The history of ballet dancing and the use of pointe shoes is a long and fascinating one. Pointe shoes were first used by the French court in the 1600s, and their use has evolved over the years to fit the changing styles of dance.
The earliest known reference to pointe shoes comes from 1681 when Louis XIV’s ballet master, Pierre Beauchamp, wrote in his book ‘L’Academie Royal de Danse’ that dancers should wear them for certain steps. Beauchamp’s description was quite vague, so it is unclear as to what type of shoe was used.
It was not until around 1720 that pointe shoes began to be more widely used. It is believed that these early pointe shoes were made out of cork or wood and had leather soles for extra grip on the stage floor.
The shape and design of pointe shoes evolved in order to provide more support for dancers as they performed more complex steps. In 1820, Marie Taglioni designed a new type of shoe that was made from canvas with a hard sole and ribbons sewn across it for extra support. This design became popular amongst dancers, as it provided better stability on pointe than earlier models did.
In the late 1800s, new techniques in shoe-making allowed for even lighter and stronger materials to be used for pointe shoes. This allowed dancers to perform more complex steps with greater ease as well as providing them with greater freedom of movement on stage. By the early 1900s, these new designs had become standard in ballet performance and remain largely unchanged today.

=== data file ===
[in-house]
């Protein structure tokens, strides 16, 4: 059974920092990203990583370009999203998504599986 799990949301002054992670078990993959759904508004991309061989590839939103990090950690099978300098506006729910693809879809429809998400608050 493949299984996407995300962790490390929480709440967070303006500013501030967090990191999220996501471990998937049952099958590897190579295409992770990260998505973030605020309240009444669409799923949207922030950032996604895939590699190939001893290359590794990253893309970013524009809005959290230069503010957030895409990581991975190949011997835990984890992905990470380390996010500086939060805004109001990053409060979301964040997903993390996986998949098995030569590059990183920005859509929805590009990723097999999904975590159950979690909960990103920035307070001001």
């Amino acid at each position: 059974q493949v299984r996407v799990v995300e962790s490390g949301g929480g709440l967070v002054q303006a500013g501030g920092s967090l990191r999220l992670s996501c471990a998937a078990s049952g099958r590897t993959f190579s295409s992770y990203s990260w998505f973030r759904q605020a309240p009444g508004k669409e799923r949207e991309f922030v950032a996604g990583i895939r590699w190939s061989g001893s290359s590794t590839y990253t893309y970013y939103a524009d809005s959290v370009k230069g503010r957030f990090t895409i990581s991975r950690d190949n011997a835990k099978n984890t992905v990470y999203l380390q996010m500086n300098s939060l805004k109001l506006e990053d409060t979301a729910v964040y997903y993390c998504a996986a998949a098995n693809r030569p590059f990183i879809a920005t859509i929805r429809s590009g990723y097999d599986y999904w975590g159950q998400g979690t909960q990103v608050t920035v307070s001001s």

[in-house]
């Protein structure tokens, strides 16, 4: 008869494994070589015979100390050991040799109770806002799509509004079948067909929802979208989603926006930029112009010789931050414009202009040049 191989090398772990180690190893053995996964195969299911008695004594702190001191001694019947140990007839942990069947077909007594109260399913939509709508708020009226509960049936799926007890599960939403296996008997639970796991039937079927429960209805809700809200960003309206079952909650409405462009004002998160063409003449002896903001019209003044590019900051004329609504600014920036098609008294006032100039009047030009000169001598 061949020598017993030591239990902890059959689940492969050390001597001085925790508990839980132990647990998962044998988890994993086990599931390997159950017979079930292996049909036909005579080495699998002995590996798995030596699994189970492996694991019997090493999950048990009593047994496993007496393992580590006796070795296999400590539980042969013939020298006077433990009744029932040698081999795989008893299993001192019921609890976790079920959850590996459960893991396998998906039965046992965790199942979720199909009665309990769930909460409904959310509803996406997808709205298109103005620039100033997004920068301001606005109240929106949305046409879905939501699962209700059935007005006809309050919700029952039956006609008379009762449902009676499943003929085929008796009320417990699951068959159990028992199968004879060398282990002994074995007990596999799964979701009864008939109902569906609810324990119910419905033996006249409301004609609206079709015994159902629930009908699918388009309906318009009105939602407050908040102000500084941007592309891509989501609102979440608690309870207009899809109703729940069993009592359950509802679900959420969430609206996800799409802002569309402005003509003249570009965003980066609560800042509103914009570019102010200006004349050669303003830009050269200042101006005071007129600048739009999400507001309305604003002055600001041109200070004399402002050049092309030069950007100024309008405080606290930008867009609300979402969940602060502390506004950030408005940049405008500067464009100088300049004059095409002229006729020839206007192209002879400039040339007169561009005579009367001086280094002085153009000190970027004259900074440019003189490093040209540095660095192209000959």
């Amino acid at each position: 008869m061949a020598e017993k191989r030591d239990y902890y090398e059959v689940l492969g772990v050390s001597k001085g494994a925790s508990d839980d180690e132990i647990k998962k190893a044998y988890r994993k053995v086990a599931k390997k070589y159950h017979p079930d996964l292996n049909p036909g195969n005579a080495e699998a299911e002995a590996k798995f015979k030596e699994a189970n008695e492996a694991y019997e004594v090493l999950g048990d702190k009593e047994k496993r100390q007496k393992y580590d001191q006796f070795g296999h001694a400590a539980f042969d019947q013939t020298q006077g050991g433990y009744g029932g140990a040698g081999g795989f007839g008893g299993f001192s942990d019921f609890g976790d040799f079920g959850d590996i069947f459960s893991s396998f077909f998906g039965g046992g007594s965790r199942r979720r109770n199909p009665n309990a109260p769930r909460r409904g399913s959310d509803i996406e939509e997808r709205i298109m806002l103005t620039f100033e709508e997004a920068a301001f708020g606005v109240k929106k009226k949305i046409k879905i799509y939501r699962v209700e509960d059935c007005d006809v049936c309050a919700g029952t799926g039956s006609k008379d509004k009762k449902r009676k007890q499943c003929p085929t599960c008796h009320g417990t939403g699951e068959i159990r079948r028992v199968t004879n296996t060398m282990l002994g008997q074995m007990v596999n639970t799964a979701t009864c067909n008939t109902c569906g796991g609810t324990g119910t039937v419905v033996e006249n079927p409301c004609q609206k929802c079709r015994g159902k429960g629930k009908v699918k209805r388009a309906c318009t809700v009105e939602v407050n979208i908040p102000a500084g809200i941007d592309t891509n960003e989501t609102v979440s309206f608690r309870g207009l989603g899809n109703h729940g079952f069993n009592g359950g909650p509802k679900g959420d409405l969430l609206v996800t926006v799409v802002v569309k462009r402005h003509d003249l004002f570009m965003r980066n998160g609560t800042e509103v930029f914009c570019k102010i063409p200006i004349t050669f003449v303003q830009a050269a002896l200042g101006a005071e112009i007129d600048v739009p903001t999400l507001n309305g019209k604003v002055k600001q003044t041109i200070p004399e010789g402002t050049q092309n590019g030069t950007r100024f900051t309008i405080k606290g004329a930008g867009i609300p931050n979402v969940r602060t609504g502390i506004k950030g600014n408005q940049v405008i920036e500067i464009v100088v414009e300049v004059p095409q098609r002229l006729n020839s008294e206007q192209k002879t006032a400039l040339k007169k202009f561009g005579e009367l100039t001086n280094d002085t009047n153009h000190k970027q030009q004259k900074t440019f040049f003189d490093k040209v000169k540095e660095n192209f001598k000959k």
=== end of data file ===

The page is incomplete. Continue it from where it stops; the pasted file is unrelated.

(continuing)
When Did Ballet Start Using Pointe Shoes? The use of pointe shoes began in the 1600s but it wasn’t until around 1720 that they became more widely used by dancers.
Over time, improvements in shoe-making technology allowed for lighter and stronger materials to be used which allowed dancers to perform more intricate steps with greater ease while still providing them with stability on stage. These modern designs remain largely unchanged today.